When Min Jin Lee sees the latest headlines about nuclear weapons in North Korea, she thinks of her father, who fled the republic when he was 16, and lost touch with his family. And Lee thinks of not just the remains of her family still there, but the millions of people in that nation who are like hostages in their own land. Lee offers her humble opinion on having compassion for the people of North Korea.
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The daily news about North Korea and its nuclear capabilities creates anxiety not just for Americans, but, of course, for people living in the region.
Because so little is known about what happens inside North Korea, it is difficult for journalists to travel there. Most news stories center on the actions of its leader, Kim Jong-un.
Tonight, writer and novelist Min Jin Lee offers her Humble Opinion on the enormous and the very human part of the story that we often miss.
Min Jin Lee:
My father was born on Christmas Day in 1934. He grew up in what is now part of North Korea.
When the Korean War began, my father was 16, and he found passage on an American refugee ship,thinking he’d be gone for just a few days, but he never saw his mother or his sister again.
Somewhere behind the heavily secured 38th Parallel lives my family. My father never learned when his mother or sister died. My father’s sister had a daughter, who is apparently alive, but I do not ever expect to meet my cousin.
So, when I think about North Korea, I think about my father and what he lost. Imagine being 16, and because there is a war, you must leave your birthplace and never see your mother again. Imagine now knowing that she must be dead, based only on natural life expectancy, rather than on a real moment in time.
Imagine if you didn’t know that this was your last goodbye.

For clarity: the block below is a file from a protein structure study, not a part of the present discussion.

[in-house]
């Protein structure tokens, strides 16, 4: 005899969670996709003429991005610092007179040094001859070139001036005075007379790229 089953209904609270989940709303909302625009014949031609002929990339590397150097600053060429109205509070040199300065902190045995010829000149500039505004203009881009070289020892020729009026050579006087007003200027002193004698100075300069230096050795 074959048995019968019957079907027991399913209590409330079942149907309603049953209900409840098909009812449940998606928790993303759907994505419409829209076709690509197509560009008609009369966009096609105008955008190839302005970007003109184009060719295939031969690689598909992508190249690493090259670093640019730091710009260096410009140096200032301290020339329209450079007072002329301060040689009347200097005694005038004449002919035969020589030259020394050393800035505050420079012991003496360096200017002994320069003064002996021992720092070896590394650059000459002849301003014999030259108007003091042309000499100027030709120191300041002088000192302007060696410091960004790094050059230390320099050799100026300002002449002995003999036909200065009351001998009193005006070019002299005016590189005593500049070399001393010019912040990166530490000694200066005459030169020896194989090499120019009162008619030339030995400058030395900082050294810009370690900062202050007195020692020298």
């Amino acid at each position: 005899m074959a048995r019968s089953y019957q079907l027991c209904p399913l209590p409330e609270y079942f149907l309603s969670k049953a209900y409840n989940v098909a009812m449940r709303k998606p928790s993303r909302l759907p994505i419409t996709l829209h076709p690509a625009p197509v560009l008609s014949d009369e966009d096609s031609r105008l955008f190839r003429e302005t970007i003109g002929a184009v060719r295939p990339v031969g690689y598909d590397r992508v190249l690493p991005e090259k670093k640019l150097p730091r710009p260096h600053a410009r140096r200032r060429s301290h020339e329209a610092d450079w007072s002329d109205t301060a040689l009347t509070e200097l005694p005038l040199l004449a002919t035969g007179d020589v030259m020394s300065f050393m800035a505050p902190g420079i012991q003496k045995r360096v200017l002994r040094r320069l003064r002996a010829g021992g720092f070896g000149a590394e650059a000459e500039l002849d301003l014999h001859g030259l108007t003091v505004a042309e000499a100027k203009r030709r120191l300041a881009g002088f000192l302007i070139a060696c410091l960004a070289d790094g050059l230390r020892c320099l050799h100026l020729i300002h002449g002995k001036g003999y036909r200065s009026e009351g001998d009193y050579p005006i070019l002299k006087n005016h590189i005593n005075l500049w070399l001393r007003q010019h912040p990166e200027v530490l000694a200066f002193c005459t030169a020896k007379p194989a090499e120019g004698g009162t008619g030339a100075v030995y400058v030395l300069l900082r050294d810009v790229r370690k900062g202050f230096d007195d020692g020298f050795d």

Today, my cousin cannot leave her country. She can’t travel within her own nation without permission, which is almost never granted.
The nation assigns her a classification based on her family’s loyalty to the state. She will not know her own classification, but it will determine where she lives, what she eats, where she works, and where her children go to school.
She doesn’t have the Internet or access to the most ordinary factual information. She doesn’t have freedom of religion. And if she is caught with USB sticks of Korean soap operas or a copy of the Bible, she will be imprisoned, and the punishment will fall on three generations of her family.
If my cousin tries to escape and failed, she can be shot. And if she defects and goes to China, she risks being sold as a slave by human traffickers.
The same is true for even the most elite members of the North Korean government.
So, when we consider North Korea, we respond to the messages of exactly one person, a young dictator about whom we know very little.
Twenty-five million people who live in North Korea are denied freedom in every respect of their lives. In short, they are hostages. Imagine 25 million hostages.
So, when I hear about nuclear weapons, like you, I am afraid. But we can also remember the democratic values we cherish. We can learn more about how we can help. And we can have compassion for our global brothers and sisters who are trapped in a dystopian invention not of their making.